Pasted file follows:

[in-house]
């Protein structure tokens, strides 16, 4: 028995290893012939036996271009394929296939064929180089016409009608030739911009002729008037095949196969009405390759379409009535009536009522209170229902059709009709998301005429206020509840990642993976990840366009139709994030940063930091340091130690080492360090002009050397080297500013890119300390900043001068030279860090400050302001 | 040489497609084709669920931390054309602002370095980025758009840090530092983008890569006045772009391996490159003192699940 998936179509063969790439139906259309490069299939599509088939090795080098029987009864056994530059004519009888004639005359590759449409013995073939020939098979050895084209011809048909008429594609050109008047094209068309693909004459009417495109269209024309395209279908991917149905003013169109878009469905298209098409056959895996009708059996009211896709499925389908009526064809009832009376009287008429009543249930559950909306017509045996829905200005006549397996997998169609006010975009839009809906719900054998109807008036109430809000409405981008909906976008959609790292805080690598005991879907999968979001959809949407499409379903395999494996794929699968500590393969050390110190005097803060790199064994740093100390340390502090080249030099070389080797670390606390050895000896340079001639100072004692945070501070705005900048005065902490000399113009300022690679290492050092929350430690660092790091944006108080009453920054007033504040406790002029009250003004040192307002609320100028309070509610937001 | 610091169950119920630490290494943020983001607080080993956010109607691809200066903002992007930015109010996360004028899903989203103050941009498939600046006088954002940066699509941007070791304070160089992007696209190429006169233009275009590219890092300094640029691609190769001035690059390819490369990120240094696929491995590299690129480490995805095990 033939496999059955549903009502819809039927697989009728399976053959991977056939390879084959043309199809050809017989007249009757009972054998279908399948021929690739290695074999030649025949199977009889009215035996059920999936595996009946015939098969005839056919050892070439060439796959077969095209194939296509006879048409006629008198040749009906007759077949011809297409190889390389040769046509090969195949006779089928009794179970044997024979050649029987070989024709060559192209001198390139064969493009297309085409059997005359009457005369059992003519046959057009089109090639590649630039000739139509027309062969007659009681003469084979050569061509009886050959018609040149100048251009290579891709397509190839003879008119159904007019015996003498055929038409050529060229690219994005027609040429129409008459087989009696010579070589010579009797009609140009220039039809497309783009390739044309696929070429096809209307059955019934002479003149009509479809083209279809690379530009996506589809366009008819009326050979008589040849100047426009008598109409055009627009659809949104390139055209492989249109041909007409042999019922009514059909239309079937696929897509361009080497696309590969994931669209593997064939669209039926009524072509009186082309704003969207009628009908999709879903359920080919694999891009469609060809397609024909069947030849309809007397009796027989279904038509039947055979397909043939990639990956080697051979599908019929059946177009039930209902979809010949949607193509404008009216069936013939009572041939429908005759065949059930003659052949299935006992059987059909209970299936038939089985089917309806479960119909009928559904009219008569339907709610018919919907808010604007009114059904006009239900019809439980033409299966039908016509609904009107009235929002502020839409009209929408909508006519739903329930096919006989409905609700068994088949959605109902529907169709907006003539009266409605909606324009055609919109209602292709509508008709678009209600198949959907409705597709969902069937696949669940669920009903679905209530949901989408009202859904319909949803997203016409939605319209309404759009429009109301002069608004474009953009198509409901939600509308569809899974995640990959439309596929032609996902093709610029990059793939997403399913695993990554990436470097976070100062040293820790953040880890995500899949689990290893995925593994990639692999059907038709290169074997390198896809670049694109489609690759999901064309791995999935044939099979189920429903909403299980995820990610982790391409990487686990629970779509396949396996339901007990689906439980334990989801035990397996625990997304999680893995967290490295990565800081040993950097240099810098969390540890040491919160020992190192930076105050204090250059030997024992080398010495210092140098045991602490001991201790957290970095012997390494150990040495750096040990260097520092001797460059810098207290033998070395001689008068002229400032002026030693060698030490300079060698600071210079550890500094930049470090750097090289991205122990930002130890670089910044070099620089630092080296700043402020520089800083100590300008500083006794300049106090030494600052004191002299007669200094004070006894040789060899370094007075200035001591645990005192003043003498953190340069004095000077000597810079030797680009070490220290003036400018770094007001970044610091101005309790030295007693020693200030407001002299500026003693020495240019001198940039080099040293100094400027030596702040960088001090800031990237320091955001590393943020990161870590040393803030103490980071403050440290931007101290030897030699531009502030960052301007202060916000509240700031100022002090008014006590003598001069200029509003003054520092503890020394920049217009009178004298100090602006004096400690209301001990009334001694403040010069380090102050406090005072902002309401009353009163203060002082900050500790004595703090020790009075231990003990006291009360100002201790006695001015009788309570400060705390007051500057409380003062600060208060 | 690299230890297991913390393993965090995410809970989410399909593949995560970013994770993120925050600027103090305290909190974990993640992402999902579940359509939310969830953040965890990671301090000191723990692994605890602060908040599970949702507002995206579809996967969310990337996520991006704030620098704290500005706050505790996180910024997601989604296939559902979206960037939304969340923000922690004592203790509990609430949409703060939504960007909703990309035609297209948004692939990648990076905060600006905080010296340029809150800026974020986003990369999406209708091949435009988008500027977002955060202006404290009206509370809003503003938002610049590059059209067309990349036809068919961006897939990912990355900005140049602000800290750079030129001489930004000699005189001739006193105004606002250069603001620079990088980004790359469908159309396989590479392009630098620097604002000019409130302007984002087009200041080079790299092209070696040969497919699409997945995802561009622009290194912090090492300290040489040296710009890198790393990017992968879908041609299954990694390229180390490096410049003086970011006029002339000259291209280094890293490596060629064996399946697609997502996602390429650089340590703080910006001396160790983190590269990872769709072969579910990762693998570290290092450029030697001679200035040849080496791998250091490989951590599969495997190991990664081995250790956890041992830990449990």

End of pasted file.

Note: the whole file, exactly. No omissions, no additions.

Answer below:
[in-house]
């Protein structure tokens, strides 16, 4: 028995290893012939036996271009394929296939064929180089016409009608030739911009002729008037095949196969009405390759379409009535009536009522209170229902059709009709998301005429206020509840990642993976990840366009139709994030940063930091340091130690080492360090002009050397080297500013890119300390900043001068030279860090400050302001 | 040489497609084709669920931390054309602002370095980025758009840090530092983008890569006045772009391996490159003192699940 998936179509063969790439139906259309490069299939599509088939090795080098029987009864056994530059004519009888004639005359590759449409013995073939020939098979050895084209011809048909008429594609050109008047094209068309693909004459009417495109269209024309395209279908991917149905003013169109878009469905298209098409056959895996009708059996009211896709499925389908009526064809009832009376009287008429009543249930559950909306017509045996829905200005006549397996997998169609006010975009839009809906719900054998109807008036109430809000409405981008909906976008959609790292805080690598005991879907999968979001959809949407499409379903395999494996794929699968500590393969050390110190005097803060790199064994740093100390340390502090080249030099070389080797670390606390050895000896340079001639100072004692945070501070705005900048005065902490000399113009300022690679290492050092929350430690660092790091944006108080009453920054007033504040406790002029009250003004040192307002609320100028309070509610937001 | 610091169950119920630490290494943020983001607080080993956010109607691809200066903002992007930015109010996360004028899903989203103050941009498939600046006088954002940066699509941007070791304070160089992007696209190429006169233009275009590219890092300094640029691609190769001035690059390819490369990120240094696929491995590299690129480490995805095990 033939496999059955549903009502819809039927697989009728399976053959991977056939390879084959043309199809050809017989007249009757009972054998279908399948021929690739290695074999030649025949199977009889009215035996059920999936595996009946015939098969005839056919050892070439060439796959077969095209194939296509006879048409006629008198040749009906007759077949011809297409190889390389040769046509090969195949006779089928009794179970044997024979050649029987070989024709060559192209001198390139064969493009297309085409059997005359009457005369059992003519046959057009089109090639590649630039000739139509027309062969007659009681003469084979050569061509009886050959018609040149100048251009290579891709397509190839003879008119159904007019015996003498055929038409050529060229690219994005027609040429129409008459087989009696010579070589010579009797009609140009220039039809497309783009390739044309696929070429096809209307059955019934002479003149009509479809083209279809690379530009996506589809366009008819009326050979008589040849100047426009008598109409055009627009659809949104390139055209492989249109041909007409042999019922009514059909239309079937696929897509361009080497696309590969994931669209593997064939669209039926009524072509009186082309704003969207009628009908999709879903359920080919694999891009469609060809397609024909069947030849309809007397009796027989279904038509039947055979397909043939990639990956080697051979599908019929059946177009039930209902979809010949949607193509404008009216069936013939009572041939429908005759065949059930003659052949299935006992059987059909209970299936038939089985089917309806479960119909009928559904009219008569339907709610018919919907808010604007009114059904006009239900019809439980033409299966039908016509609904009107009235929002502020839409009209929408909508006519739903329930096919006989409905609700068994088949959605109902529907169709907006003539009266409605909606324009055609919109209602292709509508008709678009209600198949959907409705597709969902069937696949669940669920009903679905209530949901989408009202859904319909949803997203016409939605319209309404759009429009109301002069608004474009953009198509409901939600509308569809899974995640990959439309596929032609996902093709610029990059793939997403399913695993990554990436470097976070100062040293820790953040880890995500899949689990290893995925593994990639692999059907038709290169074997390198896809670049694109489609690759999901064309791995999935044939099979189920429903909403299980995820990610982790391409990487686990629970779509396949396996339901007990689906439980334990989801035990397996625990997304999680893995967290490295990565800081040993950097240099810098969390540890040491919160020992190192930076105050204090250059030997024992080398010495210092140098045991602490001991201790957290970095012997390494150990040495750096040990260097520092001797460059810098207290033998070395001689008068002229400032002026030693060698030490300079060698600071210079550890500094930049470090750097090289991205122990930002130890670089910044070099620089630092080296700043402020520089800083100590300008500083006794300049106090030494600052004191002299007669200094004070006894040789060899370094007075200035001591645990005192003043003498953190340069004095000077000597810079030797680009070490220290003036400018770094007001970044610091101005309790030295007693020693200030407001002299500026003693020495240019001198940039080099040293100094400027030596702040960088001090800031990237320091955001590393943020990161870590040393803030103490980071403050440290931007101290030897030699531009502030960052301007202060916000509240700031100022002090008014006590003598001069200029509003003054520092503890020394920049217009009178004298100090602006004096400690209301001990009334001694403040010069380090102050406090005072902002309401009353009163203060002082900050500790004595703090020790009075231990003990006291009360100002201790006695001015009788309570400060705390007051500057409380003062600060208060 | 690299230890297991913390393993965090995410809970989410399909593949995560970013994770993120925050600027103090305290909190974990993640992402999902579940359509939310969830953040965890990671301090000191723990692994605890602060908040599970949702507002995206579809996967969310990337996520991006704030620098704290500005706050505790996180910024997601989604296939559902979206960037939304969340923000922690004592203790509990609430949409703060939504960007909703990309035609297209948004692939990648990076905060600006905080010296340029809150800026974020986003990369999406209708091949435009988008500027977002955060202006404290009206509370809003503003938002610049590059059209067309990349036809068919961006897939990912990355900005140049602000800290750079030129001489930004000699005189001739006193105004606002250069603001620079990088980004790359469908159309396989590479392009630098620097604002000019409130302007984002087009200041080079790299092209070696040969497919699409997945995802561009622009290194912090090492300290040489040296710009890198790393990017992968879908041609299954990694390229180390490096410049003086970011006029002339000259291209280094890293490596060629064996399946697609997502996602390429650089340590703080910006001396160790983190590269990872769709072969579910990762693998570290290092450029030697001679200035040849080496791998250091490989951590599969495997190991990664081995250790956890041992830990449990």